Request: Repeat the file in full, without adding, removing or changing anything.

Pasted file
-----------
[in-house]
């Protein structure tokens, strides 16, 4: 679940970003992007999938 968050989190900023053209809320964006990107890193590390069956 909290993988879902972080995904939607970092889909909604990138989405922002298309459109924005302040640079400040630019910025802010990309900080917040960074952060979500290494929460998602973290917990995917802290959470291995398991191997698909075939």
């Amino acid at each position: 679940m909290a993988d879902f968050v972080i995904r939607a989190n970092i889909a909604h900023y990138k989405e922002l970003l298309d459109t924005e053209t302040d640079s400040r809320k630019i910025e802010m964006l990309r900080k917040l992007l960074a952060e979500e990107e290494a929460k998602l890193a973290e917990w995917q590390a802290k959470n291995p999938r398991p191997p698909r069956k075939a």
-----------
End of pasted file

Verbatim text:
[in-house]
């Protein structure tokens, strides 16, 4: 679940970003992007999938 968050989190900023053209809320964006990107890193590390069956 909290993988879902972080995904939607970092889909909604990138989405922002298309459109924005302040640079400040630019910025802010990309900080917040960074952060979500290494929460998602973290917990995917802290959470291995398991191997698909075939």
């Amino acid at each position: 679940m909290a993988d879902f968050v972080i995904r939607a989190n970092i889909a909604h900023y990138k989405e922002l970003l298309d459109t924005e053209t302040d640079s400040r809320k630019i910025e802010m964006l990309r900080k917040l992007l960074a952060e979500e990107e290494a929460k998602l890193a973290e917990w995917q590390a802290k959470n291995p999938r398991p191997p698909r069956k075939a």